We Saw It!
by Julie Musil
"View the International Space Station with the naked eye tonight," stated our local newspaper. The ISS would be seen in my hometown, Agua Dulce, California! My friends and I set up outside 15 minutes before it was due to cross our section of sky. The five of us laid on blankets, fanned out in a circle like spokes on a wheel. We each watched a slice above. Our binoculars and telescope were ready. The moon was almost full; just a sliver was hiding. The only sounds were our voices and an occasional barking dog.
"Is that it?" asked Garrett.
His older brother, Devin, looked through the binoculars. "No, that's an airplane. See the green and red lights?"
Their brother Blake announced, "I think that's it!"
Finally, there it was. It moved steadily across the darkness like the brightest of shooting stars. We jumped up, passed the binoculars around, and then peered through the telescope. We knew we had less than five minutes to view this wonder before it disappeared behind the mountain range.
What is the International Space Station? Also known as the ISS, it's like a giant science laboratory floating above Earth. The ISS is the largest man-made object in space. Once completed, the ISS will be almost as large as two football fields, side by side.
Construction on this marvel began in December of 1998. Participating in the ISS program are 16 nations including the United States, Russia, Japan, Canada, Brazil, and several European countries. Aboard the ISS, astronauts from different countries live and work together. Space station crews study the Earth's environment and resources from a high vantage point. They conduct scientific research on materials and living things.
Besides work, what else does the crew do while floating out in space? They exercise, e-mail family and friends, and may even watch a DVD. One activity that never gets boring? Earth- gazing. Can you imagine watching Earth from space, witnessing a sunrise or sunset every 45 minutes?
The crews work on the space station for three to six months at a time. For now, the United States' crew taxi to and from the ISS using the Space Shuttle. The Space Shuttle also contains a cargo hold which carries enormous parts for the ISS, along with food and other supplies for the crew. New ways of transportation are in development as the Space Shuttle fleet is due to retire.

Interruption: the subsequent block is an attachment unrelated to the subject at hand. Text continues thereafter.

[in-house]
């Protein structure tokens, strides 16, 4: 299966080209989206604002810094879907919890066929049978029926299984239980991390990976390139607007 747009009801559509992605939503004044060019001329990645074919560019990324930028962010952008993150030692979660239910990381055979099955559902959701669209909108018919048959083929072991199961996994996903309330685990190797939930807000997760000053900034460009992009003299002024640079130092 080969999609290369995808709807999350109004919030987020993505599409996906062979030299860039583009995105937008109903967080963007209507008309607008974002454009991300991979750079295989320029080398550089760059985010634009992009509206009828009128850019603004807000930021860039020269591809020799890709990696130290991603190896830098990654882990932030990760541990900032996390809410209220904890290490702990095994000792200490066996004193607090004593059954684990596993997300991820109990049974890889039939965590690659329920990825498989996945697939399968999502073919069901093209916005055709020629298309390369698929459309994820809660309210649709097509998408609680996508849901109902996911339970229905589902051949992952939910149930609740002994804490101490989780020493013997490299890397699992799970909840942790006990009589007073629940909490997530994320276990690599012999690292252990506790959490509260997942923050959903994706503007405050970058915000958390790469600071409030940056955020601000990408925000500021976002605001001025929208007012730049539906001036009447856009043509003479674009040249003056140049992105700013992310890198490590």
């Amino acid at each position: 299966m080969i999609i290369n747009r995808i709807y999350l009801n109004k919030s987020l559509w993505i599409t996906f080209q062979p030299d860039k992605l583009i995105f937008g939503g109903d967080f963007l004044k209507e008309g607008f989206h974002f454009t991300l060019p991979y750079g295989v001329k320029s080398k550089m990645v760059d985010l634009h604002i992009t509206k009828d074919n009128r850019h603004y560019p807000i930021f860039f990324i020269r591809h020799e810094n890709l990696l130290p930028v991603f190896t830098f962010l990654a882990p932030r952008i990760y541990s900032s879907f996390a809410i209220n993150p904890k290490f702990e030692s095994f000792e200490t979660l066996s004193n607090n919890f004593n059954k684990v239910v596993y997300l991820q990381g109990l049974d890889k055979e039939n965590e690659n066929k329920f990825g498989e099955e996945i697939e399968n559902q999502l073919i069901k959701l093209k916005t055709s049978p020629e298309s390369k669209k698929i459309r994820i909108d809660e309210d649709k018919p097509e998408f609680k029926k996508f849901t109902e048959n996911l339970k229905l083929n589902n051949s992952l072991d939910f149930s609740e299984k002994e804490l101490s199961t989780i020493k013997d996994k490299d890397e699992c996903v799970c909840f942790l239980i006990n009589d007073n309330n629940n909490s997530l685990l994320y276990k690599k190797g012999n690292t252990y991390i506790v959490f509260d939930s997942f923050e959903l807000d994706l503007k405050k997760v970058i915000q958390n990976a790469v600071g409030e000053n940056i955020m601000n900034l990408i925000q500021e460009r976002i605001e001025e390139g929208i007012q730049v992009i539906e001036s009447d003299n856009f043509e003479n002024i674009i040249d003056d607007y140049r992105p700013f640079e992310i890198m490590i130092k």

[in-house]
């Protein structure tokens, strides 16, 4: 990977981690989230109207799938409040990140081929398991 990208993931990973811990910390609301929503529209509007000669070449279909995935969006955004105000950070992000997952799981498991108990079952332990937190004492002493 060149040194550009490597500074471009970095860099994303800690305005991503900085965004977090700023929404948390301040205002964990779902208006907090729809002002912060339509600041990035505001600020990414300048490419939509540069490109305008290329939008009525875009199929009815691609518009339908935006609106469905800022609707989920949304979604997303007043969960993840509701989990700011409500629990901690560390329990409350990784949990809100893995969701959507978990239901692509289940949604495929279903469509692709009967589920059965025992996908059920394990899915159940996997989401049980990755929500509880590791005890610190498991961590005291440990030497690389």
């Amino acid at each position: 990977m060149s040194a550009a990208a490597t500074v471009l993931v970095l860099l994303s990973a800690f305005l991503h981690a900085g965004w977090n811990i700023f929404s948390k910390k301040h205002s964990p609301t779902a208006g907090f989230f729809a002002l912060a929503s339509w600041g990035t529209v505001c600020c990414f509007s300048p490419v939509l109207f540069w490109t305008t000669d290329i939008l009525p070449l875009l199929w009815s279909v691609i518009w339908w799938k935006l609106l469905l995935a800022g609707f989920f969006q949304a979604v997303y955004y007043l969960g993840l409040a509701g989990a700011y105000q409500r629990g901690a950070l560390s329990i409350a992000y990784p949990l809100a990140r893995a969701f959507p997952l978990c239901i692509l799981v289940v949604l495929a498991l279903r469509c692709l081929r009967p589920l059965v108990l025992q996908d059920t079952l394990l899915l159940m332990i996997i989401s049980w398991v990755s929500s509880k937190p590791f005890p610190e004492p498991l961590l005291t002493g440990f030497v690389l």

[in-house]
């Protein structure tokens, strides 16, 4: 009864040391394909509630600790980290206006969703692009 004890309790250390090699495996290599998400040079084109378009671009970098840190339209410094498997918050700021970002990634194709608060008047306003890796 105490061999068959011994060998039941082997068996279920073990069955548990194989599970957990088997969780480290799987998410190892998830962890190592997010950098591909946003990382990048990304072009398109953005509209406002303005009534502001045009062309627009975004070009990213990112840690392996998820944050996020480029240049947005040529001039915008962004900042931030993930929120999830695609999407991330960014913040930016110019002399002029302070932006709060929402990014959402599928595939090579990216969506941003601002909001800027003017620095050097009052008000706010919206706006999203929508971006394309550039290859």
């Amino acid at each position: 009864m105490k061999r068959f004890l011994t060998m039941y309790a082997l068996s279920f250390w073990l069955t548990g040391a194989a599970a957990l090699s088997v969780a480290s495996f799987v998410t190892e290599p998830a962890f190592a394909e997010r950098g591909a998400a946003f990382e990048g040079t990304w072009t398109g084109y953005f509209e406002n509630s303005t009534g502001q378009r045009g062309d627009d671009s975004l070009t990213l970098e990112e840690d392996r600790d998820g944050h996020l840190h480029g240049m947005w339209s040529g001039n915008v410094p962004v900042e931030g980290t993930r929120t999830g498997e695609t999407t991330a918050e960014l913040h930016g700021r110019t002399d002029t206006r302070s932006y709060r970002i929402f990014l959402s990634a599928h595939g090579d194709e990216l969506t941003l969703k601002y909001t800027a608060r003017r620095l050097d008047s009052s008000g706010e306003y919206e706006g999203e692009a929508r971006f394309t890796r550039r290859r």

Electrical power for the ISS is provided by solar panel "wings" which turn to face the sun. These panels convert the sun's energy into electricity. Once completed, the electrical power system will contain about eight miles of wire. On Earth, the electrical power system equipment alone would weigh 150,000 poundsabout the combined weight of six school buses.
The ISS travels over 200 miles above Earth at a speed of 17,500 miles per hour. That's over 290 miles per minute! Why that speed? It provides the right balance between flying off into space and falling down to Earth. The ISS fully orbits Earth every 90 minutes, about the length of a movie. Amazing!
After the ISS passed over our home, we couldn't stop smiling. We saw it! We were too excited to go inside. We laid back down on our blankets and watched the sky. Thin clouds drifted into view. They slowly covered where the ISS had traveled, like curtains closing after an amazing performance.
When will the ISS be visible over your section of sky? Be prepared. You won't want to miss the show!
Fun Facts & Projects:
||You can track the ISS. Visit their web site at: http://www.nasa.gov/mission_pages/station/main/index.html and click on "Do you know where your space station is?" It's fun to see where it is at any moment. Wait a few minutes, and then refresh your screen. You'll be amazed at how far it's traveled in such a short amount of time.
|When will the ISS be visible over your sky? From http://www.jsc.nasa.gov/sightings/ visit the section "Click here for Space Station sighting opportunities."
|Interested in hosting your own viewing party? Check out http://www.jsc.nasa.gov/sightings/planningguide.html for tips on planning your "Star Party."
||Want to know who's on board the ISS right now and what country they're from? From http://www.nasa.gov/mission_pages/station/main/index.html view the section "Who's on the Station Now?"
||How far has the ISS traveled since you began reading this article? If it took you five minutes to read the article, the International Space Station has travelled about 1,450 miles. That's almost the same distance between Los Angeles, California and Dallas, Texas!
Aldrin, Buzz. Look to the Stars. New York: G.P. Putnam's Sons, 2009.
Cowles, Rose. The Amazing International Space Station. Tonawanda, NY: Kids Can Press Ltd., 2003.
Jefferis, David. ISS: International Space Station. NY: Tangerine Press, 2002.
Mansfield, Cheryl L. "A Station Celebration." 10/5/09.
NASA.gov "Interesting Facts." http://cio.gsfc.nasa.gov/pdf/167128main_Facts.pdf
Julie Musil is the author of stories and articles for children. Her favorite days are those spent with her husband and three sons. Add a good book, a blank sheet of paper, and a sharp pencil and shes happy. With three boys at home, stories bounce off her walls every day. You may visit Julie's website @ www.juliemusil.com.